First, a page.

5. Jesusita Trail to Inspiration Point. From the 101 exit Las Positas and head towards the mountains. Las Positas Road becomes San Roque Road after crossing State Street. Continue on San Roque Road to the trail head located just above the filtration plant. Follow the trail to the Moreno Ranch entrance and continue on past the ranch following the trail signs. A series of twelve switchbacks have runners climbing out of the canyon to a magnificent vista of Santa Barbara and the coastline. Inspiration Point is an elevation of 1,750 feet. Runners can turn around here for an out and back 6mile run or continue down Tunnel trail. Tunnel trail ends at Tunnel Road which can be followed back down to Foothills. Once at Foothills turn right and follow for about 1.5 miles back to San Roque Road. The entire loop is approximately 9 miles.

6. Seven Falls. From the 101 exit Mission Road and head toward the mountains. Follow signs to the Santa Barbara Mission. From the mission, take Mission Canyon Road north towards the mountains to Foothill Road and turn right. Turn left on Mission Canyon Road and follow until the road splits onto Tunnel Road. The trailhead is at the end of Tunnel Road. Enter the trailhead through the marked gate and continue on until a three-way junction, where the pavement ends. Take the left fork, the Jesusita Trail, into Mission Canyon. Once across the creek, leave the Jesusita Trail, which leads to Inspiration Point. Follow the narrow path to the right up the west side of the canyon. Seven Falls is a beautiful, sculpted gorge in Mission Canyon. Runners can return for a 4 mile round trip or jump back onto the Jesusita Trail and continue to Inspiration Point.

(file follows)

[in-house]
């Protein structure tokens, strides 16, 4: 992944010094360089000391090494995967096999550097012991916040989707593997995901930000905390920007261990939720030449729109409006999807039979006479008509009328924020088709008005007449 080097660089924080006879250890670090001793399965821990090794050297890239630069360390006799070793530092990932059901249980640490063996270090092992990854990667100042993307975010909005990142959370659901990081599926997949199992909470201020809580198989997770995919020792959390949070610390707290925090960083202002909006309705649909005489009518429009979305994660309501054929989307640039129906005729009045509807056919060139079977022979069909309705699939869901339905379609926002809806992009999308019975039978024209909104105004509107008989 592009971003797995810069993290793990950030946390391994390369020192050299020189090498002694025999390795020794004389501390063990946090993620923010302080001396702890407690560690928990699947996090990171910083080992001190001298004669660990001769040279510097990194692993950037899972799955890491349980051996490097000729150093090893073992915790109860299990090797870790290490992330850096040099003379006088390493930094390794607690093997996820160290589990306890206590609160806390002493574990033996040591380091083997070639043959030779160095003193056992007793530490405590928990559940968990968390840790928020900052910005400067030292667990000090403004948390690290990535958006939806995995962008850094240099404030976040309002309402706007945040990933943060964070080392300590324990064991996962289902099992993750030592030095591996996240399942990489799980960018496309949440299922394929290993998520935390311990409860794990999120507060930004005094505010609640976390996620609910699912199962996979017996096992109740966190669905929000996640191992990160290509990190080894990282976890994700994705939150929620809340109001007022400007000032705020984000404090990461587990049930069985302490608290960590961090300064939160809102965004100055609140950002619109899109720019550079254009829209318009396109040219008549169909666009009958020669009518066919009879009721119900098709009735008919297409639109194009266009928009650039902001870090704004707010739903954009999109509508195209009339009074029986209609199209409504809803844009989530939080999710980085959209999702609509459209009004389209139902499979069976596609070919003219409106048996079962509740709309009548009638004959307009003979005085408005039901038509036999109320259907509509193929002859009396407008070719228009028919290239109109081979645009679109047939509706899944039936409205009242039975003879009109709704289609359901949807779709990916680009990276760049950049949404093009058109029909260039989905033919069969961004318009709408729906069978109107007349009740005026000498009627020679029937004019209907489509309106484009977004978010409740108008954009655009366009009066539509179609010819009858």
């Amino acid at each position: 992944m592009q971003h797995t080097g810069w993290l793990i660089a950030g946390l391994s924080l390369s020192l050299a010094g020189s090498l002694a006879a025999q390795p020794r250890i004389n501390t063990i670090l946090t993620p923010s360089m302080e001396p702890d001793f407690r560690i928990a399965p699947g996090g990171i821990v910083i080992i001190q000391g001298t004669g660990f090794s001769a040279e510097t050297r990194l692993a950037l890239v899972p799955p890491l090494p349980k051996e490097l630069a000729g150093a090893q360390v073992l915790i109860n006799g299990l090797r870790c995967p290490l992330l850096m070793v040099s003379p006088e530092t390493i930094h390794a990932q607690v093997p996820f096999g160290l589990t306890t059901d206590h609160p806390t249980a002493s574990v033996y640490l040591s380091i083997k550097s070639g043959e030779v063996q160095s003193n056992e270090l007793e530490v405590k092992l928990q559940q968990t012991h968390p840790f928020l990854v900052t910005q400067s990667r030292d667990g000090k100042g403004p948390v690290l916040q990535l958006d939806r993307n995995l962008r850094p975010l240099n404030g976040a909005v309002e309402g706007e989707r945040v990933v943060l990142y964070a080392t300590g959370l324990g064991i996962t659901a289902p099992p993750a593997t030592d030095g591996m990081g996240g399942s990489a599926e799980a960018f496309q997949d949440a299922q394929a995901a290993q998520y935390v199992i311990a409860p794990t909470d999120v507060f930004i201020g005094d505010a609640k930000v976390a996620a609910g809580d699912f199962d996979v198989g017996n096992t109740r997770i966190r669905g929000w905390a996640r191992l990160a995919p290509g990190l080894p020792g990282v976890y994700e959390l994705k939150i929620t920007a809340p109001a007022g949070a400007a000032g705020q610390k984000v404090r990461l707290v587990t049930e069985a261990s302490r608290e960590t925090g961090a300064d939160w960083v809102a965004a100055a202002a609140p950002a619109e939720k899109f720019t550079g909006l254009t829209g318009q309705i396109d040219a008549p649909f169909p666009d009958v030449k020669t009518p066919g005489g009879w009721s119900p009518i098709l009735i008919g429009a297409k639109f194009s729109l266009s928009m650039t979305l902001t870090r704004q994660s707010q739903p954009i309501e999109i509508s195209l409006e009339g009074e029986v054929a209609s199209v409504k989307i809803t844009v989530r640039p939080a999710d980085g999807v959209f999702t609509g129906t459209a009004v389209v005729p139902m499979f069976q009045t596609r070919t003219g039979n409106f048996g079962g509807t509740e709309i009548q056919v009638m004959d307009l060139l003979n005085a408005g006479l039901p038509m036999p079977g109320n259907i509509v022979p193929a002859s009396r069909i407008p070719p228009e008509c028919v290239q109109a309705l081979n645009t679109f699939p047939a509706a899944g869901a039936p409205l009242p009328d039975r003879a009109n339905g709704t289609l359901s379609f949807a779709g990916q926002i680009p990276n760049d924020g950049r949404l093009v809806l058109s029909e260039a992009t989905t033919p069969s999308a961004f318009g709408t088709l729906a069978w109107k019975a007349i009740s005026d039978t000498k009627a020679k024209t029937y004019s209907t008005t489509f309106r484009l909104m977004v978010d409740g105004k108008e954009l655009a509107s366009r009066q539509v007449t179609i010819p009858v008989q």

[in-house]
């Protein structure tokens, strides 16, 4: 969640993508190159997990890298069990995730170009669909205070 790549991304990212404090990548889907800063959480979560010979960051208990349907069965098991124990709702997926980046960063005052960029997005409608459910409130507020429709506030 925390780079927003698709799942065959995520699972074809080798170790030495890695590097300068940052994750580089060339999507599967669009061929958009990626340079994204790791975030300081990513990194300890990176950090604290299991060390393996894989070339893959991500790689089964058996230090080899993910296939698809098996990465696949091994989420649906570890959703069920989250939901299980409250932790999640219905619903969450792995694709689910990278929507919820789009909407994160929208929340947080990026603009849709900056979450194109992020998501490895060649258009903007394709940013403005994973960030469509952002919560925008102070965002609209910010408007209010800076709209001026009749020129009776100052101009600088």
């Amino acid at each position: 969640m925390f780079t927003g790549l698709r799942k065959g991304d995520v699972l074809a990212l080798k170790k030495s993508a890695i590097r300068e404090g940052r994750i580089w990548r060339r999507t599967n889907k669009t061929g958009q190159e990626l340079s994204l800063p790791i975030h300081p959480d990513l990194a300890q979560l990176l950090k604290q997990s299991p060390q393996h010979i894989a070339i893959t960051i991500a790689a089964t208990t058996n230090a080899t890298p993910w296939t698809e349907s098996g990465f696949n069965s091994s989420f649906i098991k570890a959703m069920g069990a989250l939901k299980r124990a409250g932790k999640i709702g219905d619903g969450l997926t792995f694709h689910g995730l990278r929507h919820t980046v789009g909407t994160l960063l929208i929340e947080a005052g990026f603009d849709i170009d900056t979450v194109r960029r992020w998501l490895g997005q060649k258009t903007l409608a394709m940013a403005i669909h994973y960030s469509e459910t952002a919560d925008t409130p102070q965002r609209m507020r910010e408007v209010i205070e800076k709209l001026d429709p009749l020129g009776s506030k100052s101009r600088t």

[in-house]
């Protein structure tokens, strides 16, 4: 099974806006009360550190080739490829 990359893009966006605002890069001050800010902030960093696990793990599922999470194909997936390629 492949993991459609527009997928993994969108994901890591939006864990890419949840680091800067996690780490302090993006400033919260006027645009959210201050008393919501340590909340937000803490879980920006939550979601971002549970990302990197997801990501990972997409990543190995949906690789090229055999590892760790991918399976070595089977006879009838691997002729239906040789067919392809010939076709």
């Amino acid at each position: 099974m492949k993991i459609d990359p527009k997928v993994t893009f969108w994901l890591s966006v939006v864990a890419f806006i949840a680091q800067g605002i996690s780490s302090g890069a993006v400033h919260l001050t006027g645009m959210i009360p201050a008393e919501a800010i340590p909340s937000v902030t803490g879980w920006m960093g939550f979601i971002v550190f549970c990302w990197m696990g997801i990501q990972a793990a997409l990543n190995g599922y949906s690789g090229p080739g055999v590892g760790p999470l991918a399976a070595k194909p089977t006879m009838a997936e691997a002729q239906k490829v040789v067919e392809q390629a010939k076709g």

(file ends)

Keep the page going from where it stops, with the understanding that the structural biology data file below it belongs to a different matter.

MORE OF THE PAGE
7. Parma Park. In Santa Barbara, take Sycamore Canyon Road north to Stanwood Drive and turn left. Parma park is on the right. Parma Park is an undeveloped open space of more than 200 acres in the foothills of Sycamore Canyon. Although the trail loop is short, about 2.5 miles, runners can make several circuits for a lengthy, challenging run. The highest points offer 360 views of the Santa Ynez Mountains and the ocean.

8. Romero Canyon Loop. From the 101 exit Sheffield Drive in Montecito. Turn right and drive to East Valley Road. Turn left and quickly turn right onto Romero Canyon Road. Turn right on Bella Vista Drive. The trailhead is a quarter mile on the left by a steel gate. Follow the main trail over a creek crossing and take the left fork to begin the loop. Runners will follow the creek until a series of switchbacks climb up to Romero Canyon Road. Take the road to the right, beginning a four mile descent with dramatic views of the canyon and coastline. The 6 mile loop is complete back at the creek crossing. Retrace your steps back to the trailhead.

9. Cold Springs Canyon. From the 101 exit Hot Springs Road in Montecito and head toward the mountains. Turn left on East Mountain Dive and drive 1.1 mile to the Cold Spring trailhead on the right, located where the creek flows over the paved road. The trail will eventually switchback up the mountainside away from the creek and joins a utility service road that can be followed to Montecito Overlook. Runners can venture further up to Montecito Peak making the entire out and back run just over 7 miles.

10. Los Carneros County Park. From the 101 exit Los Carneros Road in Goleta and head toward the mountains. Park at the Railroad Museum parking lot located on the right. From the parking lot follow the rail fence past the museum and along the paved path. Runners can follow the paved path over the dam and then weave around on multiple dirt trails following the lake. As runners complete a loop, there is a little wooden footbridge. It is easy to run as little as 1.5 miles or as many at 10 miles by looping back on dirt trails. There are willows and reed wetlands as well as expansive views of the Santa Ynez Mountains. Although short, runners will not get bored.

Visit Santa Barbara Running Company and get suited of for some dirty fun!